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A cow can live for around 20 years, but in the commercial systems of the beef and dairy industries their life span can range from a few hours old to a maximum of 6 years. This is why at ‘Til The Cows Come Home we welcome any cows from these industries that are planned to be culled, any retired cows or unwanted calves from the dairy industry, and even herds from farmers that can no longer afford to keep a herd. We are here to give cows (and any other farmed animals) a second chance at life by rehoming them to loving homes.

Like all mammals, cows must give birth in order to produce milk.[1] Due to extensive biological manipulation, today’s dairy cows produce up to 12 times more milk than they would naturally produce to feed a calf.[2] In the dairy industry the calf is usually separated from their mother within the first few days, so that the cow can be milked for human consumption,[3] unlike under natural conditions where the calf remains with their mothers in their herds.[4]

So what happens to the calf after separation you may ask. Essentially in the dairy industry these calves which are referred to as bobby calves (newborn calves that are less than 30 days old), are classified as surplus. This is evident as around 450,000 bobby calves per year in Australia are slaughtered. This can occur on the farm within the first 24 hours of life or after being transported for commercial use within the first 5 days of life.[5] Or alternatively a small number of the female calves will be kept in order to replace the cows when they are of age to start reproducing.

In the Australian Animal Welfare Standards for Cows, which is discussed in more depth here (https://tilthecowscomehome.org/australian-animal-welfare-standards/), it has few standards and guidelines for calves, and the standards that are outlined are not adequate in providing proper welfare measures. Further the Australian Land Transport of Livestock Standards and Guidelines can also be characterised to do little to protect calves in these industries. This is apparent as the standard permits the transportation of bobby calves less than five days old and bobby calves between five and 30 days old only if the journey is less than six hours and 12 hours respectively[6]. This standard generates a number of welfare issues  for the bobby calves such  as hunger and thirst issues, exhaustion, bruising and injuries, deaths en-route, and illnesses. Shockingly, the dairy industry has committed to a voluntary standard which allows milk to be withheld from calves for up to 30 hours[7] despite there being evidence that shows calves need a feed around five times per day.[8] Thus, it is evident that Australia has few legal protections that exist to protect bobby calves,[9] demonstrating that there is an urgent need for Australia to pass legal protections to better protect the welfare of the baby cows in these industries. However, we at ‘Til the Cows Come Home provide a better solution than waiting for a more substantive legal mechanism to be adopted, we are willing, ready and able to rehome any unwanted bobby calves into a loving home with the help of the community, you land owners and cow lovers. Therefore, we are asking people to contact their local dairy farmers and suggest that they surrender any unwanted bobby calves, as well as retired cows to us so that we have the opportunity to find them a forever home.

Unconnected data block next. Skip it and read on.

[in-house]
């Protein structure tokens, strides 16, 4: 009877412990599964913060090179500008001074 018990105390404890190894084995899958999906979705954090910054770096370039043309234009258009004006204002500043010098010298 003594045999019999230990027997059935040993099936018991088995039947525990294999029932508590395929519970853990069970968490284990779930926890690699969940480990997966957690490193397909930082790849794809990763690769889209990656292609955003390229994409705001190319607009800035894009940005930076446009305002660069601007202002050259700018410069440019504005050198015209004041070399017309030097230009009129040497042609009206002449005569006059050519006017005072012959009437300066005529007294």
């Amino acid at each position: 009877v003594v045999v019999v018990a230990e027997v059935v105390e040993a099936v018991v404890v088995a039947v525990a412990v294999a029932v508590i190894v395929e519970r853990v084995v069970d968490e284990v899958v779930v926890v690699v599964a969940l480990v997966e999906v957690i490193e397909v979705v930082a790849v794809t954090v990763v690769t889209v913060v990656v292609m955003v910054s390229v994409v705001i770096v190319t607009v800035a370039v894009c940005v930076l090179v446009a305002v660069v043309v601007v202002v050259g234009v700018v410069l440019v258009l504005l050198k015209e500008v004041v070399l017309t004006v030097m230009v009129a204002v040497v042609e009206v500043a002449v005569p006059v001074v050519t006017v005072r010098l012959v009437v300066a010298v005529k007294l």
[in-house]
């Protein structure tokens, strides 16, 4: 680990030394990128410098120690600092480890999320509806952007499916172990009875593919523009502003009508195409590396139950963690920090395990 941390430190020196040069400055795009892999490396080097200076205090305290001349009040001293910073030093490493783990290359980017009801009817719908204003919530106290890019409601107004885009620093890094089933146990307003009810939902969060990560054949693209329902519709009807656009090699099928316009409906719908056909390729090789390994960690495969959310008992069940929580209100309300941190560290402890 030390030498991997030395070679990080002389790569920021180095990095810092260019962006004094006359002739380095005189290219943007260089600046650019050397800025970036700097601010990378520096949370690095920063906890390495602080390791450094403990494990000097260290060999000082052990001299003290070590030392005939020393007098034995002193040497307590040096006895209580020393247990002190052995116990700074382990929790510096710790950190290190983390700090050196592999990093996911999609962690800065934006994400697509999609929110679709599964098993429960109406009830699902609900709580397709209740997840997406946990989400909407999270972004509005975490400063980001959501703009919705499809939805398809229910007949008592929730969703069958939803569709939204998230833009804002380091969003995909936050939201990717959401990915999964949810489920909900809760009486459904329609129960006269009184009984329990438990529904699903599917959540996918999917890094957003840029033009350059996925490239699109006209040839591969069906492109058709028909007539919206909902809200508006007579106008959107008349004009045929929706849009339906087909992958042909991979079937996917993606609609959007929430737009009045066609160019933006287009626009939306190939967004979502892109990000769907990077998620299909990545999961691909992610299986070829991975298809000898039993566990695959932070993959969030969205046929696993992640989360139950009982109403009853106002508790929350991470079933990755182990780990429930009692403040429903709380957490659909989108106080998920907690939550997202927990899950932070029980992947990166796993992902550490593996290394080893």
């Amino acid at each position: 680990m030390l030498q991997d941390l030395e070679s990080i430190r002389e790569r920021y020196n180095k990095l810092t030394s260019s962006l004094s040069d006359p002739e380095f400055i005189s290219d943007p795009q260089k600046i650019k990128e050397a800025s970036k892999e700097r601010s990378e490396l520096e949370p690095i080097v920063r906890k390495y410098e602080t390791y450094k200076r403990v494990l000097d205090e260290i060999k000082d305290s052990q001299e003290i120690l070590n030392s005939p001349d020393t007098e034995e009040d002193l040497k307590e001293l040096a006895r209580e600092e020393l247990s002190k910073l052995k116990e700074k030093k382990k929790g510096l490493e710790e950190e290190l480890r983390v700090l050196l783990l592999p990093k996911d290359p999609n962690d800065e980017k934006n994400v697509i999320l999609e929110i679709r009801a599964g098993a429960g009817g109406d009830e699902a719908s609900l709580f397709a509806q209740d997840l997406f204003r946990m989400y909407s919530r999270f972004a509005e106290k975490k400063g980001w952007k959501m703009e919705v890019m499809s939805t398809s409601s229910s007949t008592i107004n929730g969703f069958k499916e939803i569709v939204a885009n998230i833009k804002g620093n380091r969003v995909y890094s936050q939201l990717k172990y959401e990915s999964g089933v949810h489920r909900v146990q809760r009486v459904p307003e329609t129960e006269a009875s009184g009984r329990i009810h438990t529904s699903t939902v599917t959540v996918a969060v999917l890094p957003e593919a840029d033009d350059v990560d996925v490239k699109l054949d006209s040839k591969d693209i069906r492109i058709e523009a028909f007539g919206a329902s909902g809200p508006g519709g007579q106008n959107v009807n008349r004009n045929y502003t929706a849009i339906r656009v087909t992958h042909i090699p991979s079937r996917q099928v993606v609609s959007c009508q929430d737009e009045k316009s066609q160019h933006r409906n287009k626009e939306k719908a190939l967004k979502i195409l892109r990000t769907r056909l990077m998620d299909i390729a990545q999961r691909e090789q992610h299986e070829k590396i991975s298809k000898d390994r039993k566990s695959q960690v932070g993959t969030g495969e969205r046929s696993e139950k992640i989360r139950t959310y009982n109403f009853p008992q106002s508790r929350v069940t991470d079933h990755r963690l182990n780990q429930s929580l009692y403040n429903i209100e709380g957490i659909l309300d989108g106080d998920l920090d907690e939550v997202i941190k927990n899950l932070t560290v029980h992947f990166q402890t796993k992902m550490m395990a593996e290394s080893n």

We enjoy working with farmers to rescue retired dairy cows and unwanted bobby calves. Do you, or anyone you know, have acreage? Are you interested in companion cows for your property or a herd of soil regenerators for your land? Get in touch and help us find loving homes for these beautiful creatures. Here is a listing of animals available today (updated daily): https://www.facebook.com/tilthecowscomehomeau/photos/a.342543169601685/668353813687284/?type=3&theater If you see a herd perfect for you, complete this adoption application and one of our dedicated volunteers will be in touch: https://tilthecowscomehome.org/adopt-an-animal/ Please note that as with all pet adoption organisations, this one too has costs to consider.

If you don’t have the space, you can still support our work and help us make this rescue a reality by donating here: paypal.me/tilthecowscomehomeau

By Luella Botteon

[1] Ashley Capps, 10 Dairy Facts The Industry Doesn’t Want You To Know, Free From Harm, https://freefromharm.org/dairyfacts/.
[2] Ashley Capps, 10 Dairy Facts The Industry Doesn’t Want You To Know, Free From Harm, https://freefromharm.org/dairyfacts/.
[3] Compassion in World Farming, The Life of Dairy Cows, https://www.ciwf.org.uk/media/5235185/the-life-of-dairy-cows.pdf
[4] Voiceless the Animal Protection Institute, “The life of the Dairy Cow,” (2015), 21.
[5] RSPCA, “What Happens to Bobbly Calves?” (2016), http://kb.rspca.org.au/what-happens-to-bobby-calves_87.html
[6] Standard B 4.4 and Standard B 4.5
[7] Australian Animal Welfare Standards and Guidelines, “Bobby Calf Time Off Feed Standard,” http://www.animalwelfarestandards.net.au/land-transport/bobby-calf-time-off-feed-standard/.
[8] Voiceless the Animal Protection Institute, “The life of the Dairy Cow,” (2015), 26.
[9] Voiceless the Animal Protection Institute, “The life of the Dairy Cow,” (2015), 30.